Another in our series about dairy farmers in Maine. In many ways, dairy farms are the cornerstone of Maine’s farming community. Dairy farmers steward large tracts of farmland for feed and forage, while supporting the feed stores, equipment retailers, and large animal vets that all Maine farms rely upon. Of the 400,000 acres of farmland that will be in transition over the course of the next decade, we anticipate that a large percentage of that land is currently in dairy farming. What will happen to that land, and the infrastructure and communities it supports?
While farming in Maine is growing in many ways, Maine’s dairy industry has not seen the same kind of growth. Young dairy farmers are few and far between, often deterred by low milk prices and high start-up costs. Those who have bucked the trend and have decided to become either first-generation dairy farmers or to continue their family’s farm, have an important role to play in ensuring that dairy farms remain the foundation of Maine’s farming landscape.
“Make hay while the sun shines” is something everyone says, but it’s a literal reality for dairy farmers. The first time I visited Walter and Austin Fletcher of Fletcher Farm in Pittsfield, Austin was cutting grass in the fields until dark, racing against the disappearing autumn daylight. Because it’s been such a dry summer, dairy farmers who rely on productive pastures that have been struggling to make a second or third cut before fall sets in, and the hustle for hay (and very few rainy rest days) means that it’s rare to catch father and son Walter and Austin in the same place at the same time.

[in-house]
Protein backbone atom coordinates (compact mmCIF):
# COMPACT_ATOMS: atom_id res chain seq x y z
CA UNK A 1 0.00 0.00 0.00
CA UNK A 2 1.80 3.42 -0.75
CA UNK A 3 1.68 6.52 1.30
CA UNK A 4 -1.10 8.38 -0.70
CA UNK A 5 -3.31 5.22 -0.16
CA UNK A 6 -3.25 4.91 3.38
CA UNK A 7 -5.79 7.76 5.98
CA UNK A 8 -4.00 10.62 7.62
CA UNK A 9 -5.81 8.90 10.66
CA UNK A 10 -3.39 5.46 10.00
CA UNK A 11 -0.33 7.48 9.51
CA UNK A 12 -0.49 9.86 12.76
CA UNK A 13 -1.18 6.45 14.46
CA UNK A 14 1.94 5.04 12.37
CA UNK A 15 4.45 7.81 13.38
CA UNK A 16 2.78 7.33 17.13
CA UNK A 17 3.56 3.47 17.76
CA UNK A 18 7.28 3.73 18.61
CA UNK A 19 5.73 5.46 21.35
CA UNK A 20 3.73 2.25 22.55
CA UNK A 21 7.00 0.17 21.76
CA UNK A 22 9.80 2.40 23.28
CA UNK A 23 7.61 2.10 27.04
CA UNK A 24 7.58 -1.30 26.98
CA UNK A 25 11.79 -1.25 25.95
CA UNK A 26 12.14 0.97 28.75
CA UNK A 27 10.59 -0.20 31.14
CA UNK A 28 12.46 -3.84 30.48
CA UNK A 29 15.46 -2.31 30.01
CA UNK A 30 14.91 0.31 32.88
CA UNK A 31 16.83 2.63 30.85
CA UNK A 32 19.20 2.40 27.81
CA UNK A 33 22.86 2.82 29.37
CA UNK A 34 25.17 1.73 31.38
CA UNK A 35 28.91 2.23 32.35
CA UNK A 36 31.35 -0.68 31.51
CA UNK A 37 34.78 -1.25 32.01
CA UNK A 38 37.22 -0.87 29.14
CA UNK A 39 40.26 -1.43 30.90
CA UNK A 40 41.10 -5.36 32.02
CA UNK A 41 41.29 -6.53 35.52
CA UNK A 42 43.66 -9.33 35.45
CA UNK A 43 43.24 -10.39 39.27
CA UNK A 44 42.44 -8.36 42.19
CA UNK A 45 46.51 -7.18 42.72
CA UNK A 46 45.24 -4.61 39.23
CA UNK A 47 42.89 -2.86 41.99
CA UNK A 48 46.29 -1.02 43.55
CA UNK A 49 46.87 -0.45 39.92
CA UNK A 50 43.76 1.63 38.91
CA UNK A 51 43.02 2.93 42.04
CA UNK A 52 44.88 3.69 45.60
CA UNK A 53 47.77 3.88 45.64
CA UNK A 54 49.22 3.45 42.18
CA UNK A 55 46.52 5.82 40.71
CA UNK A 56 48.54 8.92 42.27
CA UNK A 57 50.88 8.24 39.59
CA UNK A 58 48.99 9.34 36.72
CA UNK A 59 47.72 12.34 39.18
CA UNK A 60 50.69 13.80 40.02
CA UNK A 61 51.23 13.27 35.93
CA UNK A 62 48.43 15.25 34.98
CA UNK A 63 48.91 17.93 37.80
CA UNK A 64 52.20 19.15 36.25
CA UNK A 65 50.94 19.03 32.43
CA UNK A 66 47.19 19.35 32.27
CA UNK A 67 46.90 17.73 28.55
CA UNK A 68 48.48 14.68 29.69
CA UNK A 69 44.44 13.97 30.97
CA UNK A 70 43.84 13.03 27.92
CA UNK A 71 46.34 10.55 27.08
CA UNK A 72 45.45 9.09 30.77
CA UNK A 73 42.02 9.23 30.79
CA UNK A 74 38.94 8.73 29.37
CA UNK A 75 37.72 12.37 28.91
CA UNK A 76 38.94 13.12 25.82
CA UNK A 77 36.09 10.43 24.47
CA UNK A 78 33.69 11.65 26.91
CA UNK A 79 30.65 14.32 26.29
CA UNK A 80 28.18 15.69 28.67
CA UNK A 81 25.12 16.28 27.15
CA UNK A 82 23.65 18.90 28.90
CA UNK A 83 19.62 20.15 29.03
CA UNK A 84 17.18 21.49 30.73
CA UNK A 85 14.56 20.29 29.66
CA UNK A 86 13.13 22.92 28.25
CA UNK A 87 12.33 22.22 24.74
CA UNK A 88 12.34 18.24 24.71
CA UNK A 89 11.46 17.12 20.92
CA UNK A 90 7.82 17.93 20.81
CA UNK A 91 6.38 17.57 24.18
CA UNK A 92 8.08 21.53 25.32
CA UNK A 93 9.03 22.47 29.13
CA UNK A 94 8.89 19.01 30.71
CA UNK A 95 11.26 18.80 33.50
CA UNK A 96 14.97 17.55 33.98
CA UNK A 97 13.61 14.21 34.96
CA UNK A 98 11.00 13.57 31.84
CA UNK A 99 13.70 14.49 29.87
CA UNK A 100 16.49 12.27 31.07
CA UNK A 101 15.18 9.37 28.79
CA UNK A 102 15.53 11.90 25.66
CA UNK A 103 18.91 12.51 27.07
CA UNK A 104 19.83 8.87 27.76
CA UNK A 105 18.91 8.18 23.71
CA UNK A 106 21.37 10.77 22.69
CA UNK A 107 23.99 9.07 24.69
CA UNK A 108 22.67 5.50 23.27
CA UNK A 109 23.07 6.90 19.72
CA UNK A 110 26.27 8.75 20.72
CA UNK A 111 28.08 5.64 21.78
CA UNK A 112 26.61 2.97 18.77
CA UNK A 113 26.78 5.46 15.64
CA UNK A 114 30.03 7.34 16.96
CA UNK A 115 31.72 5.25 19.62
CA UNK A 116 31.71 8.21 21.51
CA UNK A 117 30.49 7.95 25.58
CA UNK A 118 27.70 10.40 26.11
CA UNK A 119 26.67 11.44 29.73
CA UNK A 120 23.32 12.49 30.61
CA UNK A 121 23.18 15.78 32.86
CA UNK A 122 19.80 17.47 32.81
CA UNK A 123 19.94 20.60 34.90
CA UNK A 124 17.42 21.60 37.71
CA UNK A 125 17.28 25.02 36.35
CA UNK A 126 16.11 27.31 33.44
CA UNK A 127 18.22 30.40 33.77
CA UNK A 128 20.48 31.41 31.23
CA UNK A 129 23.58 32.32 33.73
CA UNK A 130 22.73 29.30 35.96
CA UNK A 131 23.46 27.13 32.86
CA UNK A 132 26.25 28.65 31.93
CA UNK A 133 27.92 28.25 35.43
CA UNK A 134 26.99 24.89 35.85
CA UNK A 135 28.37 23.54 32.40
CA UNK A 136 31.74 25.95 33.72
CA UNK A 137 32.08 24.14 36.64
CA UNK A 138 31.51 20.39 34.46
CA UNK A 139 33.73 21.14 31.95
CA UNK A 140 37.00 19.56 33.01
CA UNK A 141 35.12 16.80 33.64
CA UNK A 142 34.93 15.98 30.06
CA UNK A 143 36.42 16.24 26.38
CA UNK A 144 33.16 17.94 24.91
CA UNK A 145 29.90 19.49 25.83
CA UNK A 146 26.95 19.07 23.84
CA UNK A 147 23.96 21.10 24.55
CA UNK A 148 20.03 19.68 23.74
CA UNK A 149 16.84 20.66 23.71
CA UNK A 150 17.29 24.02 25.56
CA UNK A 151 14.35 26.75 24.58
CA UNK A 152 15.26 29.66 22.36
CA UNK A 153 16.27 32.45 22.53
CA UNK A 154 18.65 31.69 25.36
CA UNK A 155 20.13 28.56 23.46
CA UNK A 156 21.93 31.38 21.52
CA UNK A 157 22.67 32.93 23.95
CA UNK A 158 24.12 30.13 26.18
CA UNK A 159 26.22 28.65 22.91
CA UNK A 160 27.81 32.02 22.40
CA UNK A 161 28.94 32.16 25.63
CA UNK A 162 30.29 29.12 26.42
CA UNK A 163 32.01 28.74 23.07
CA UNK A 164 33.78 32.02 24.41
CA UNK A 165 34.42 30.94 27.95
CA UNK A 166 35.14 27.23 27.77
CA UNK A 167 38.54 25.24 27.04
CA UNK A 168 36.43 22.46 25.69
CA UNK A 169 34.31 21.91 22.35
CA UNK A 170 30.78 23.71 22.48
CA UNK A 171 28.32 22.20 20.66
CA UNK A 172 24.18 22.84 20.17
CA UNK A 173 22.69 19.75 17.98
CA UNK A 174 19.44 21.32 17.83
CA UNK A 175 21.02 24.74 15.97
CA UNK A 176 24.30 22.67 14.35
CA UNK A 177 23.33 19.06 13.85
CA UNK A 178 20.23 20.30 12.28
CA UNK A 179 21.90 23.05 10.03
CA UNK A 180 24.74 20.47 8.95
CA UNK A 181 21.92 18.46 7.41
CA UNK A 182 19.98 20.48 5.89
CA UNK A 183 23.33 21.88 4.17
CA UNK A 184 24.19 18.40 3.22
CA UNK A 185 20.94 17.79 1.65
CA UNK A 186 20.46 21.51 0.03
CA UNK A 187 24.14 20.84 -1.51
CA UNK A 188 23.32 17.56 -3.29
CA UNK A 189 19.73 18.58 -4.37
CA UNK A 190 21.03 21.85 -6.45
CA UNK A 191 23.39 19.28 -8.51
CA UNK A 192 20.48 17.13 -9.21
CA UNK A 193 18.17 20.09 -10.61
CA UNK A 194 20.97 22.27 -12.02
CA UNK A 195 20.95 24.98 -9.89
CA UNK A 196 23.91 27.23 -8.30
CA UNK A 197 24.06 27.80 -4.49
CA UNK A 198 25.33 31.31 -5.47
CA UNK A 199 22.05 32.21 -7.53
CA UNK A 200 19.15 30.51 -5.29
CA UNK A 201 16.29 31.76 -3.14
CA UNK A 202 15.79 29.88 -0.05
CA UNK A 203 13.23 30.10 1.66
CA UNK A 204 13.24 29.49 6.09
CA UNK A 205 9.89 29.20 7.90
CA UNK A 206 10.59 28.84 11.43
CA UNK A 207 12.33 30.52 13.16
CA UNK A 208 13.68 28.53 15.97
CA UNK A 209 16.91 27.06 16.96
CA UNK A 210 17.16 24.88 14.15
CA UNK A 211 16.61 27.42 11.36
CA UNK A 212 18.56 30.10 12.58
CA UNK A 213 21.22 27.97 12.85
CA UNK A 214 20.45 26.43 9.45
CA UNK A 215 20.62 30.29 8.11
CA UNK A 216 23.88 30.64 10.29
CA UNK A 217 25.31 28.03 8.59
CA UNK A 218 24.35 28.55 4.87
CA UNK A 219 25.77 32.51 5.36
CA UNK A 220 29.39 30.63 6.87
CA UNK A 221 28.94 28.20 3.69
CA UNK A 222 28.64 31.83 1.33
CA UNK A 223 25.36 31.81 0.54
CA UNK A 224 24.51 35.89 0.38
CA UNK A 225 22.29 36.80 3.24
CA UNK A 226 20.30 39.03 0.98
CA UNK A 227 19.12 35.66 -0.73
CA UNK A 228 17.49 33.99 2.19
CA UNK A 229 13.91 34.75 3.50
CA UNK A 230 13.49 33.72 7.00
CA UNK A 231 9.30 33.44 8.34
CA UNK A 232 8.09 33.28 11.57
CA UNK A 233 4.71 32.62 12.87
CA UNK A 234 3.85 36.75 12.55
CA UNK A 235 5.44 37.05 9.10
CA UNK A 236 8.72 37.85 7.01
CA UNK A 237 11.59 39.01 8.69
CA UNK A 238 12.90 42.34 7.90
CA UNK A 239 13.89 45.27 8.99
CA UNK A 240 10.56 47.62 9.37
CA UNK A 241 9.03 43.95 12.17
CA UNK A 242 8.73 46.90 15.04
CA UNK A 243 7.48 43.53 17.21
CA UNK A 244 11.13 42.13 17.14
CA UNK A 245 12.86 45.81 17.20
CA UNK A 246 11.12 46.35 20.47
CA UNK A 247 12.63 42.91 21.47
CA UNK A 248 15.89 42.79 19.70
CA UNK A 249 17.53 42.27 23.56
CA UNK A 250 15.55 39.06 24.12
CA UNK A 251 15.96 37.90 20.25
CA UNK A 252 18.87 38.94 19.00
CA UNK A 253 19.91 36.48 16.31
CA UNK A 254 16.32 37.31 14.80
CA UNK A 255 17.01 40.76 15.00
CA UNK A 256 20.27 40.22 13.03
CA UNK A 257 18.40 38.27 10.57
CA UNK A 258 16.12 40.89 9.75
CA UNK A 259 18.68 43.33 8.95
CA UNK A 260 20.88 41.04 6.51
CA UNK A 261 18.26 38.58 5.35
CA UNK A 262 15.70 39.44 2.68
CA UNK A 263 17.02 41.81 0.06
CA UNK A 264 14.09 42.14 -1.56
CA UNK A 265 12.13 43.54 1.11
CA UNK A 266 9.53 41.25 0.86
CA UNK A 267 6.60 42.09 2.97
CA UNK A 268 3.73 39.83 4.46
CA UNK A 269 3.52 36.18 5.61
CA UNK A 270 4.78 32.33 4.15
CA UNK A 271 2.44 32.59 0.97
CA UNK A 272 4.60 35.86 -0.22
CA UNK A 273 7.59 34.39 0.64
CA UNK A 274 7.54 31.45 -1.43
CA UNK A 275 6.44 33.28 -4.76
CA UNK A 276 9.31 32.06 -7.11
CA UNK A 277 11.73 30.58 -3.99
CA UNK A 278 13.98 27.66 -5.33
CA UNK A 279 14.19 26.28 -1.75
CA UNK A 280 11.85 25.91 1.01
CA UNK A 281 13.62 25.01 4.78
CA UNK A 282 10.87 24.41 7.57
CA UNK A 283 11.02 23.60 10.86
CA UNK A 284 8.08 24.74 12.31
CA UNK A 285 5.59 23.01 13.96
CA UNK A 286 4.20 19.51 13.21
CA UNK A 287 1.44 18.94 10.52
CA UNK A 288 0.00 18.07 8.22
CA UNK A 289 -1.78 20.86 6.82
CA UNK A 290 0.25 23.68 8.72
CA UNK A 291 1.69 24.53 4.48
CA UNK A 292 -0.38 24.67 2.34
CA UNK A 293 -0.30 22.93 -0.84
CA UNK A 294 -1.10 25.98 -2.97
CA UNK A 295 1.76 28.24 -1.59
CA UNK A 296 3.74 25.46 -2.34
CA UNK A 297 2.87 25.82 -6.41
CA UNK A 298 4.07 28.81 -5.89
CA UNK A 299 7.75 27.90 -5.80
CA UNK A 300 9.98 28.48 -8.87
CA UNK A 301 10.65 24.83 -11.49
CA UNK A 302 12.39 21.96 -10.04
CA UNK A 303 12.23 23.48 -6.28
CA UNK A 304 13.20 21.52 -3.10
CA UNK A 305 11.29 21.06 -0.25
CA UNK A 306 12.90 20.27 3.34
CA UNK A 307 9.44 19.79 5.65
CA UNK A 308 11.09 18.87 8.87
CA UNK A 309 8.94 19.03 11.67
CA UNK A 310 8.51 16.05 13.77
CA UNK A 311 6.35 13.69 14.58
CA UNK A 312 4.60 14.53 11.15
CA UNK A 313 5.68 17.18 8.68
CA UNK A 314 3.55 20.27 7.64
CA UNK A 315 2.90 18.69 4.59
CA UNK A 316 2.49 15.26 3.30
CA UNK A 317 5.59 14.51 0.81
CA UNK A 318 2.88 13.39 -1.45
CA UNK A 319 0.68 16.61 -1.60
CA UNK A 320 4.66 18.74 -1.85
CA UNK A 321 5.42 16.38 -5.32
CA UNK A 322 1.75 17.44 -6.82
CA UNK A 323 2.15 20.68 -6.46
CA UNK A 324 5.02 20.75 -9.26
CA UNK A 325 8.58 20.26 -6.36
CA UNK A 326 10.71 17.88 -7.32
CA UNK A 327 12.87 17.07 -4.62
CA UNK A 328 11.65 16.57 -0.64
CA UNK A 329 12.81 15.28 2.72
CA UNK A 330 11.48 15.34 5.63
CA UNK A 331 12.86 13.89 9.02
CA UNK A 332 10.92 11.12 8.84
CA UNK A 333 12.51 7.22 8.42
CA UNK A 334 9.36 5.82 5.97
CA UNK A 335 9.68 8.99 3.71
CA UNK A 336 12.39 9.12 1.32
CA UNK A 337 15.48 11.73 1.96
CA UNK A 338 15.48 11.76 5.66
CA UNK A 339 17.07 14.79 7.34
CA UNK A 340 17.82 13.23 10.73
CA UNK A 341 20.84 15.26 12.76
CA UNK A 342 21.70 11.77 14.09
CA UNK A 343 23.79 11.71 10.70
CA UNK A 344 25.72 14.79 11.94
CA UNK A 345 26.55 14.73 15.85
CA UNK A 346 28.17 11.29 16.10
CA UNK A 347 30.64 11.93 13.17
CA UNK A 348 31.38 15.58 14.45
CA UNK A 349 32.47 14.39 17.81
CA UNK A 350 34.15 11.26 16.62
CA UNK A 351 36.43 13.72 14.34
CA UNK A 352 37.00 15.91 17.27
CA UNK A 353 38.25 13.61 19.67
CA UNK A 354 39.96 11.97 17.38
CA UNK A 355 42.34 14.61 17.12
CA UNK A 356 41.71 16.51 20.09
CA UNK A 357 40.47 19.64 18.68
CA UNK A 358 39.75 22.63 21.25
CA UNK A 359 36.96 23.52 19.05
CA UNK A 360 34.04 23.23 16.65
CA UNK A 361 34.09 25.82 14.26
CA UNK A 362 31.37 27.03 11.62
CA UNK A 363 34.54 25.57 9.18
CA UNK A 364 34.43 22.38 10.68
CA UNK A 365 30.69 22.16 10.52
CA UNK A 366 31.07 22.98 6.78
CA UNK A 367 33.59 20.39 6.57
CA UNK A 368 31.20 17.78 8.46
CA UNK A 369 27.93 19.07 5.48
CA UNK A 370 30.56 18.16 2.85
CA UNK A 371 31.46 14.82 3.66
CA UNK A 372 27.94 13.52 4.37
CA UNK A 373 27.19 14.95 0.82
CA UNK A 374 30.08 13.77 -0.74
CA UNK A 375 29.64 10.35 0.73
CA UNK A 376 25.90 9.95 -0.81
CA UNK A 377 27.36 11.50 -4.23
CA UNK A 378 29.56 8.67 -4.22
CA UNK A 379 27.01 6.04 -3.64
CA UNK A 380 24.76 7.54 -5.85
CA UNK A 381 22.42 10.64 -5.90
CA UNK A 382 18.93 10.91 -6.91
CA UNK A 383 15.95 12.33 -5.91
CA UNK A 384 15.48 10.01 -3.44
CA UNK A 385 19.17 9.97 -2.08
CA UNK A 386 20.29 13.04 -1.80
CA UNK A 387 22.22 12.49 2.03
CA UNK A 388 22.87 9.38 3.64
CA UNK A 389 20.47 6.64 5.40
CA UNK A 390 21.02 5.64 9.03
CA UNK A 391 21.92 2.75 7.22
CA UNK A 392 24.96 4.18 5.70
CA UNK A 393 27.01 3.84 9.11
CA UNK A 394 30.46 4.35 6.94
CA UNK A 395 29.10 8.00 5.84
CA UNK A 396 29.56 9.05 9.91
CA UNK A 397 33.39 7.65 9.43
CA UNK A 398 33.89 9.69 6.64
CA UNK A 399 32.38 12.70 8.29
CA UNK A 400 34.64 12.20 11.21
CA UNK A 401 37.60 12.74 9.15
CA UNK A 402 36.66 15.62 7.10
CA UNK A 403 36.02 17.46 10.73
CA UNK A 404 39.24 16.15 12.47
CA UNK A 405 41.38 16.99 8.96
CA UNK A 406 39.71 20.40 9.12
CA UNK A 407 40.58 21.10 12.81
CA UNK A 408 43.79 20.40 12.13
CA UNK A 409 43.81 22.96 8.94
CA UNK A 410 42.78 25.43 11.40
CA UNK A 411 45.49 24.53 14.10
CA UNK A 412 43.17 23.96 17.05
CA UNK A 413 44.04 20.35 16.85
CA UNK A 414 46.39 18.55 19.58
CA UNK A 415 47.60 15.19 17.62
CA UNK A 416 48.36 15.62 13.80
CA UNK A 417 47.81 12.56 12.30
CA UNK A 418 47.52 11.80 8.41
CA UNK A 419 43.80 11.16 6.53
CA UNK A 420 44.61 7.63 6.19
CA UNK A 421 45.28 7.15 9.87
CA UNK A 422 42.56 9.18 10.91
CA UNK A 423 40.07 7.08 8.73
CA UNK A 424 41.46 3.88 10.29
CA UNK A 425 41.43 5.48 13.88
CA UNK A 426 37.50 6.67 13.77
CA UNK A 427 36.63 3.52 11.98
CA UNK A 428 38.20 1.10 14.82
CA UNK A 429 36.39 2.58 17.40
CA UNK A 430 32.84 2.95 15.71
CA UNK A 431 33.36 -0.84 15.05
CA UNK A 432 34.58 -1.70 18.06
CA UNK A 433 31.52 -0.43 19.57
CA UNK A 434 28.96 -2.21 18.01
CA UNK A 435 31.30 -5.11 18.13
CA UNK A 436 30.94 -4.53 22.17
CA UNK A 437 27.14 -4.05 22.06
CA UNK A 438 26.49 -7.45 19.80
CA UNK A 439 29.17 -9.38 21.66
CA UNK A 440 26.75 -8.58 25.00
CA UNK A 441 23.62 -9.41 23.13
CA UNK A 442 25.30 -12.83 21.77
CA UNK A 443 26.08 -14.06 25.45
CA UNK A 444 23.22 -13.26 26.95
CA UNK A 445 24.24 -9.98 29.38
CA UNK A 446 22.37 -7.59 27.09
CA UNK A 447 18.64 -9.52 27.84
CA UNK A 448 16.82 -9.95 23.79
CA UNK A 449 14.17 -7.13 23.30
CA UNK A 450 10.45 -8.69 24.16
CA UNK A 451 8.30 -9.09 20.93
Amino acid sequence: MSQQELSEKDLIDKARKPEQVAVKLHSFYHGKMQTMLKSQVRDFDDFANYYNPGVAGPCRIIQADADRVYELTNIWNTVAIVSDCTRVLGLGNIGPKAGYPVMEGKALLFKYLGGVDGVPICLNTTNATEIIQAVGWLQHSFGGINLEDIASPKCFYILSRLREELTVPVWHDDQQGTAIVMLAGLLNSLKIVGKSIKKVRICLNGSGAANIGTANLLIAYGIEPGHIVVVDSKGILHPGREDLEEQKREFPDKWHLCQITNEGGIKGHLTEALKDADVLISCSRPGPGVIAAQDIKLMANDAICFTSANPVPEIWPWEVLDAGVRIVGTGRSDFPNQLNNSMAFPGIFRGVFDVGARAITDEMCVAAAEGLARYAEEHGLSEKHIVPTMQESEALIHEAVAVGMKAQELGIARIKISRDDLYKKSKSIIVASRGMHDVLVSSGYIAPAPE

While Austin cut hay, Walter gave me a tour of the farm. The barn is outfitted with the Cabot
logo, easily recognizable with the signature red and black checkered background. While walking around the farm and watching the evening milking, I was struck by how orderly and calm the farm is. All the cows were resting or munching contently in their quiet spaces, each one set up specifically for each group of cows, depending on age, health, and milking/fertility stage of life. The Fletchers take good care of their herd, from the calves up through the older cows, the latter of which are housed close to the barn for comfort and accessibility. Everything on the farm is done without fanfare, but with a tremendous amount of respect and care for the animals that produce the farm’s lifeblood: milk.